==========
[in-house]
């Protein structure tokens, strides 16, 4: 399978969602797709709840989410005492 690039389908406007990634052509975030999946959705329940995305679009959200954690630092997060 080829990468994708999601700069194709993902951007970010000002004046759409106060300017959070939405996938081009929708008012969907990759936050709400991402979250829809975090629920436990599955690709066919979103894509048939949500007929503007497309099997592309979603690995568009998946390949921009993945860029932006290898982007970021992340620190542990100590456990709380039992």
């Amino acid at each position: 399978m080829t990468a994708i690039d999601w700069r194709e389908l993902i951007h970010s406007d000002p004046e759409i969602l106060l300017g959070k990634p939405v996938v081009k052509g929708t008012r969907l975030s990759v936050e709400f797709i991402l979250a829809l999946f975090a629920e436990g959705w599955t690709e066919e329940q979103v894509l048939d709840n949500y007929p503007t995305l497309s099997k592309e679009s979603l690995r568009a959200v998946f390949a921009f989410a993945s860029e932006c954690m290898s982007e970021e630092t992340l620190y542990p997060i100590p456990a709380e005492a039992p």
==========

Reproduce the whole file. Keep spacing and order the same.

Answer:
[in-house]
């Protein structure tokens, strides 16, 4: 399978969602797709709840989410005492 690039389908406007990634052509975030999946959705329940995305679009959200954690630092997060 080829990468994708999601700069194709993902951007970010000002004046759409106060300017959070939405996938081009929708008012969907990759936050709400991402979250829809975090629920436990599955690709066919979103894509048939949500007929503007497309099997592309979603690995568009998946390949921009993945860029932006290898982007970021992340620190542990100590456990709380039992």
């Amino acid at each position: 399978m080829t990468a994708i690039d999601w700069r194709e389908l993902i951007h970010s406007d000002p004046e759409i969602l106060l300017g959070k990634p939405v996938v081009k052509g929708t008012r969907l975030s990759v936050e709400f797709i991402l979250a829809l999946f975090a629920e436990g959705w599955t690709e066919e329940q979103v894509l048939d709840n949500y007929p503007t995305l497309s099997k592309e679009s979603l690995r568009a959200v998946f390949a921009f989410a993945s860029e932006c954690m290898s982007e970021e630092t992340l620190y542990p997060i100590p456990a709380e005492a039992p």